Can we imagine how others are feeling at any given time?
We Feel Fine tried to do this, by harvesting "human feelings" from a large number of blogs. Every few minutes, the system searched the world's newly posted blog entries for occurrences of the phrases "I feel" and "I am feeling". When it found such a phrase, it recorded the full sentence, up to the period, and identified the "feeling" expressed in that sentence (e.g. sad, happy, depressed, etc.).As blogs are structured in largely standard ways, the age, gender, and geographical location of the author could often be extracted and saved along with the sentence, as can the local weather conditions at the time the sentence was written.
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During these dark days of worsening refugee crises, can we still imagine reaching a state of "xenophilia"...overcoming our "homophily", i.e. the love of that which is like us, and reaching the love of that which is different?
Indeed, if we're ever going to care enough about conflict, genocide, poverty, hunger etc. enough to act on them properly, then we need to try much harder to avoid conflict with people we might not yet fully understand.
For me the purpose of life is to know other people…is to discover what life is. Who inhabits the world? What is it to be human? What can I give to the world which it doesn’t have…a gift for tolerating my presence in this world..…and unless I know the people, I can’t know what it does not have - Theodore Zeldin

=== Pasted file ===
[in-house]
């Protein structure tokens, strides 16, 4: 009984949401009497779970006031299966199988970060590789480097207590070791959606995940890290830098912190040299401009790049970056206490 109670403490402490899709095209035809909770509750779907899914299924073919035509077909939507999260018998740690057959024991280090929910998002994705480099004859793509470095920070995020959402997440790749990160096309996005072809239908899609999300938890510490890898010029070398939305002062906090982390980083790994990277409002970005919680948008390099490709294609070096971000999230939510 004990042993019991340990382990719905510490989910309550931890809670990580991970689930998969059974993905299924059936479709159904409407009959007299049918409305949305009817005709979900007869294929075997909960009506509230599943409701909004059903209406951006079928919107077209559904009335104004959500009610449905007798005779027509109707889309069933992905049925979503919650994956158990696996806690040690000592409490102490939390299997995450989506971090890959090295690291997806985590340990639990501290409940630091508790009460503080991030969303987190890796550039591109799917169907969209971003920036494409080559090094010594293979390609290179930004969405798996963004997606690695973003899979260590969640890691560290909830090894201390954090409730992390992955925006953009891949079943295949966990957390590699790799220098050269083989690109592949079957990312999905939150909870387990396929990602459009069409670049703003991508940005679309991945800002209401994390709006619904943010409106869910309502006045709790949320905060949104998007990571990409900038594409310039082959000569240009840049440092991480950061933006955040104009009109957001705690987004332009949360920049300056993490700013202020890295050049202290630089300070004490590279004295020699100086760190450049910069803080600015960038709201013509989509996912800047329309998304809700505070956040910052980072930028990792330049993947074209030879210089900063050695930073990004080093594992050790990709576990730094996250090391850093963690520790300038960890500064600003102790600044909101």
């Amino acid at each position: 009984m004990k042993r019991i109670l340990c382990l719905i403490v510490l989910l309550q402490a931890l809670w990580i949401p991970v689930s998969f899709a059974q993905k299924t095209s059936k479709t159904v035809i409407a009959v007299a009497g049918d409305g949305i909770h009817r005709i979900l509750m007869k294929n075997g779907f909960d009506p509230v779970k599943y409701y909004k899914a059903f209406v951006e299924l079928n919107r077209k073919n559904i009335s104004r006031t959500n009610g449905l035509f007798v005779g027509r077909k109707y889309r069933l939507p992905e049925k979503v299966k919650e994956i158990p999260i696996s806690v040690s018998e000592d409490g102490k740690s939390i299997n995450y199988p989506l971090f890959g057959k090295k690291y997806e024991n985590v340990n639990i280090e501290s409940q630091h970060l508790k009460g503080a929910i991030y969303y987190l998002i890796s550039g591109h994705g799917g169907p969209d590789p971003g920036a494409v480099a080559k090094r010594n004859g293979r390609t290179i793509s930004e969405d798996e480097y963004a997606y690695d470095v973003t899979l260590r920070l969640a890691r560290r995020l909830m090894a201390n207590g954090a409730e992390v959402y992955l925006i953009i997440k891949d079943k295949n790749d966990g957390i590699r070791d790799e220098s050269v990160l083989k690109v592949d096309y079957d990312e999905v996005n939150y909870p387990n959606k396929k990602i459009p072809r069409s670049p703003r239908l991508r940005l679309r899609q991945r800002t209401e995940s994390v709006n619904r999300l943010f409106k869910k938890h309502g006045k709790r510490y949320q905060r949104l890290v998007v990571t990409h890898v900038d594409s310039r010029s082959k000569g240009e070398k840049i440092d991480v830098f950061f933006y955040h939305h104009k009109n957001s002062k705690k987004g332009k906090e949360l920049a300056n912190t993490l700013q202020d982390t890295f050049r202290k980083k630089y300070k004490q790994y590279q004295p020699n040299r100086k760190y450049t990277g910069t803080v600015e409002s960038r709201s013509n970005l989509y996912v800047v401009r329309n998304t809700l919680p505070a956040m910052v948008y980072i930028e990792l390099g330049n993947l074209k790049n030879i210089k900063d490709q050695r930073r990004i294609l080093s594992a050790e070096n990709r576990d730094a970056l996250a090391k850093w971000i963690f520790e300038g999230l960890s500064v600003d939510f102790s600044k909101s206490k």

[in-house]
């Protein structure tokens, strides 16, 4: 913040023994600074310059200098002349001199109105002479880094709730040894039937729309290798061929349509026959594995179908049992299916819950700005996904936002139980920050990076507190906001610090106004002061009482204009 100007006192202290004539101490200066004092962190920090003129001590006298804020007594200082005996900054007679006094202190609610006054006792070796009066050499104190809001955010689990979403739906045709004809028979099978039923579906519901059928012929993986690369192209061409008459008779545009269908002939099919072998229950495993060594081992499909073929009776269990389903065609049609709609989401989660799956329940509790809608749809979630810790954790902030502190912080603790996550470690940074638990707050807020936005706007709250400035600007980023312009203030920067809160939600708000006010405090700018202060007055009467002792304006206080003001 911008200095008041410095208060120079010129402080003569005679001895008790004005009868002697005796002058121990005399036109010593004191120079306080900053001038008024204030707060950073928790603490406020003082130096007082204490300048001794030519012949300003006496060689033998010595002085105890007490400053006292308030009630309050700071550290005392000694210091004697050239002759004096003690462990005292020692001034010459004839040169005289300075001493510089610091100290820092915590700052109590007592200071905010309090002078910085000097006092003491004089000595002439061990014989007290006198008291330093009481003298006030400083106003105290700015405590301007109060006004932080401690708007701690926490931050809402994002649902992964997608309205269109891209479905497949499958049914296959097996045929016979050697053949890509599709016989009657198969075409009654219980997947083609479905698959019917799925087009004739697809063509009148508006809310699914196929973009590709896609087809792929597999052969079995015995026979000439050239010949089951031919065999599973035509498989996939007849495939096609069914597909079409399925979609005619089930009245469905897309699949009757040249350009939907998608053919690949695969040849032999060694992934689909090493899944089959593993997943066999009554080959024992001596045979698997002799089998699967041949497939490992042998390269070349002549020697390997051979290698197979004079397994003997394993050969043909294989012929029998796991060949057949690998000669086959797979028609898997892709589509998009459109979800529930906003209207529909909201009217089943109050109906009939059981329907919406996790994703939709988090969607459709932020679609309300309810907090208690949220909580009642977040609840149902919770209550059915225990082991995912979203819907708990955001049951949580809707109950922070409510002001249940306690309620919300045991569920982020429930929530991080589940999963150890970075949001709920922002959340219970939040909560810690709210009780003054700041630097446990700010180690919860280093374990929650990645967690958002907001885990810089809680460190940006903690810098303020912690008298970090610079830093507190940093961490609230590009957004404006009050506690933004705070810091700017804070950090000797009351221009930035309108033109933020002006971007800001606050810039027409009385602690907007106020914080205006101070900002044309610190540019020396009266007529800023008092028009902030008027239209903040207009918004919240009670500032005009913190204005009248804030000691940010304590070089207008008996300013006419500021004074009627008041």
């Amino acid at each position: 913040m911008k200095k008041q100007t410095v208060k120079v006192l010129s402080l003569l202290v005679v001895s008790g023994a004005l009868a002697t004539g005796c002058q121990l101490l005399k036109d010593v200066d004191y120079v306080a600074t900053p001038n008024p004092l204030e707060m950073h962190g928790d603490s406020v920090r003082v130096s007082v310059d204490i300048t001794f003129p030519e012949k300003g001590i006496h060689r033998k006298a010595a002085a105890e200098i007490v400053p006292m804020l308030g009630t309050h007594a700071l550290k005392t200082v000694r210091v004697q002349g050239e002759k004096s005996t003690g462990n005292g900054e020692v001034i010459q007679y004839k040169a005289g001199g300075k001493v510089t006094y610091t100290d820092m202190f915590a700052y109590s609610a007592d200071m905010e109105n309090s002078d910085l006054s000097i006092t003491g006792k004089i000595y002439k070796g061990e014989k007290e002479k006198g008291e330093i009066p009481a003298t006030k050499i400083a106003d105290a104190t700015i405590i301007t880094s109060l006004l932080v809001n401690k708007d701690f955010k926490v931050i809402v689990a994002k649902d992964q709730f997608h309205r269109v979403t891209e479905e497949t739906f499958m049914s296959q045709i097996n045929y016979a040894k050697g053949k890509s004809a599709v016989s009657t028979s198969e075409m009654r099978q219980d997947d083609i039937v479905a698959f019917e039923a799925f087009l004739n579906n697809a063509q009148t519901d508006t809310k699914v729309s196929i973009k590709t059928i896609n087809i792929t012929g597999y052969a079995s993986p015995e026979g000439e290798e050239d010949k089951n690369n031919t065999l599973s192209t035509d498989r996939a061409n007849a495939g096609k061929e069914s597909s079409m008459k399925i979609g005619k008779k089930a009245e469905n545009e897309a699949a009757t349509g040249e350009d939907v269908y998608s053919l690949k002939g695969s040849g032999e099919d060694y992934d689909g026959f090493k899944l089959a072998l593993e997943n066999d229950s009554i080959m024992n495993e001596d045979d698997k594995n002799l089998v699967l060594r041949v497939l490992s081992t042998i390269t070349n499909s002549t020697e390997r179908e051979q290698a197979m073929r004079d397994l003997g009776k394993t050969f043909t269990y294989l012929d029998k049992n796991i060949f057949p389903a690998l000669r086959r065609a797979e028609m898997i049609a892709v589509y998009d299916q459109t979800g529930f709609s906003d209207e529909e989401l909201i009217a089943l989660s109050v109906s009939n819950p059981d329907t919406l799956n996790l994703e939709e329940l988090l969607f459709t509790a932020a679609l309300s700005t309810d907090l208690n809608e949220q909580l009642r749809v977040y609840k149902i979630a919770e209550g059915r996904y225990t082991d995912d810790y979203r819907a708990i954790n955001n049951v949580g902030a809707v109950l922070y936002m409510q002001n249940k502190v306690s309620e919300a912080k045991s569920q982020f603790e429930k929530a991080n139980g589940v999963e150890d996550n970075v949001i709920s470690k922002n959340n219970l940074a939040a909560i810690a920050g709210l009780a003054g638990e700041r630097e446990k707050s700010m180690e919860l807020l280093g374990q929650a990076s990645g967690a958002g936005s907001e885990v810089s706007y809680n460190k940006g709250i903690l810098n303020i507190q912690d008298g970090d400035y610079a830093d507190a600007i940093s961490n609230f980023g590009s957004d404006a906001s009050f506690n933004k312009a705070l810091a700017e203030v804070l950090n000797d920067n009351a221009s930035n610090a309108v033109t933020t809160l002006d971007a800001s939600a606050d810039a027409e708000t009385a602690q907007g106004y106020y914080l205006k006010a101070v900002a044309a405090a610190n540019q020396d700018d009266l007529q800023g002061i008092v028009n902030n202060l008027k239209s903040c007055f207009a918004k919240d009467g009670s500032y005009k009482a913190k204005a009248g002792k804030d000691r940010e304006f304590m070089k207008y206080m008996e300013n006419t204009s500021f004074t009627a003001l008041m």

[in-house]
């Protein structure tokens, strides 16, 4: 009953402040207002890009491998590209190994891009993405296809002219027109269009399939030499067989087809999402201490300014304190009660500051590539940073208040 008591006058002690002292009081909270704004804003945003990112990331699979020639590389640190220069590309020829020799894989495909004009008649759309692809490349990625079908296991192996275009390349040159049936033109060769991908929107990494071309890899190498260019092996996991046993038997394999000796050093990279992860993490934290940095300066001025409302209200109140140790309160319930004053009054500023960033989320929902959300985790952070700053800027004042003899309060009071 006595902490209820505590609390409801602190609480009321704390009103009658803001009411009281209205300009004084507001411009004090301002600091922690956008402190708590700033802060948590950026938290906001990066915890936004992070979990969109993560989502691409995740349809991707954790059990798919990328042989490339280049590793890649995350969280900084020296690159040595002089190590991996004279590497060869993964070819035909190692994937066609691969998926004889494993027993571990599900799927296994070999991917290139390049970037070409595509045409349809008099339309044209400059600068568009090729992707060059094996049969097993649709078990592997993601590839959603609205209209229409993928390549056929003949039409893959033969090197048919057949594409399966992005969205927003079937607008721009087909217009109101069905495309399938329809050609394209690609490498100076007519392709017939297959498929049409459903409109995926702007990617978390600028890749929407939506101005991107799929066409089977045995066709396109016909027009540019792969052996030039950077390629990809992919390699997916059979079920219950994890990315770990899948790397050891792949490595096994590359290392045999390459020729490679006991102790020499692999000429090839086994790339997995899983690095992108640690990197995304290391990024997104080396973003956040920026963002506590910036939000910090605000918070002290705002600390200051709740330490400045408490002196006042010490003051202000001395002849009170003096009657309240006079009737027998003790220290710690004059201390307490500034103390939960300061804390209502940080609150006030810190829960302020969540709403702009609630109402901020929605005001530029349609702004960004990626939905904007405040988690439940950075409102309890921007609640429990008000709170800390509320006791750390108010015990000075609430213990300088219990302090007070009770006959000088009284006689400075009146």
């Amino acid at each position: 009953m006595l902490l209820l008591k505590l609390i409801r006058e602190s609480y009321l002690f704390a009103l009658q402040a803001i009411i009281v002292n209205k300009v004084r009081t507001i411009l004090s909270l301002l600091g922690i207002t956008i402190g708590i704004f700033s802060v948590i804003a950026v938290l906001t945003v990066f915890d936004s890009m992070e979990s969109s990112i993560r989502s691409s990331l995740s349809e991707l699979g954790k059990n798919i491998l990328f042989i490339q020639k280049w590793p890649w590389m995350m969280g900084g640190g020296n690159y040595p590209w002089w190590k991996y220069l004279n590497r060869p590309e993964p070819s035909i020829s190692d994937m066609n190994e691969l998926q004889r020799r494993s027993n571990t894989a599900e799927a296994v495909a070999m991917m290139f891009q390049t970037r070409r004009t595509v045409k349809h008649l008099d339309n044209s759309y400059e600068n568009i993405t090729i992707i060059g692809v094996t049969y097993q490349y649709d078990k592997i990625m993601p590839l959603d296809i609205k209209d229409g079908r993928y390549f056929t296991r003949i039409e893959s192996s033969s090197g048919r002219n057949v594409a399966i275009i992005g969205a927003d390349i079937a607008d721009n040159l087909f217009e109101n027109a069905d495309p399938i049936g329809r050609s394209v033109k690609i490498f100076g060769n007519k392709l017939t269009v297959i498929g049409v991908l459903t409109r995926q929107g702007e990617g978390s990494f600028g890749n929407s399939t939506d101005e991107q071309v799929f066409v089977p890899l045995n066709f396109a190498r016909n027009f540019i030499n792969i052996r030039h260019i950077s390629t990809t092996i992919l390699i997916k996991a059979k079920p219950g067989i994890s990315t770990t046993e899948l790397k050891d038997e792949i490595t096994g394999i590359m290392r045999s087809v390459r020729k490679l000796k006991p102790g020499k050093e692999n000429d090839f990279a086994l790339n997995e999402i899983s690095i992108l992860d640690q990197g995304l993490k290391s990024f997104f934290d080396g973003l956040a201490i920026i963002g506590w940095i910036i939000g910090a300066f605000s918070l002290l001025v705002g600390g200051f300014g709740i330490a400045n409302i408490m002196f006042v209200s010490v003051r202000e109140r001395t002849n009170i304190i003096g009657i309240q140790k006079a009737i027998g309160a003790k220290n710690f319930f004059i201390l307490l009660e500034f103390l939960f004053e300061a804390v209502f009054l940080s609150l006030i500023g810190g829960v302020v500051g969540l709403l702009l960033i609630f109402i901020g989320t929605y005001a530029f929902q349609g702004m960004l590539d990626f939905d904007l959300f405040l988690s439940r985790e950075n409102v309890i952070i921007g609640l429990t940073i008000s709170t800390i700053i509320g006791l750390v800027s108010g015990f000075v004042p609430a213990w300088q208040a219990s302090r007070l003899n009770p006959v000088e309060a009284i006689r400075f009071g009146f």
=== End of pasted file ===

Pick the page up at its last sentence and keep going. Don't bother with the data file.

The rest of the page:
Imagine balancing self-interest and caring for others. If this is possible, then:
(1) What is the approximate balance between the two today - in individuals, organisations and societies? How much time do we really spend thinking about and then acting on other people's needs?
We often assume that laughter occurs when we hear something funny, but research has shown that it is the people doing the speaking who laugh the most - 46% more than their audience.
Imagine a job "big enough for the spirit".
Roman Krznaric gave a talk on his book, How to Find Fulfilling Work, as part of the launch of The School of Life’s practical philosophy book series. Krznaric offered five essential ideas for career change, drawing on career advice from Leonardo da Vinci, Aristotle and a woman who gave herself the unusual 30th birthday present of trying out 30 different jobs in one year.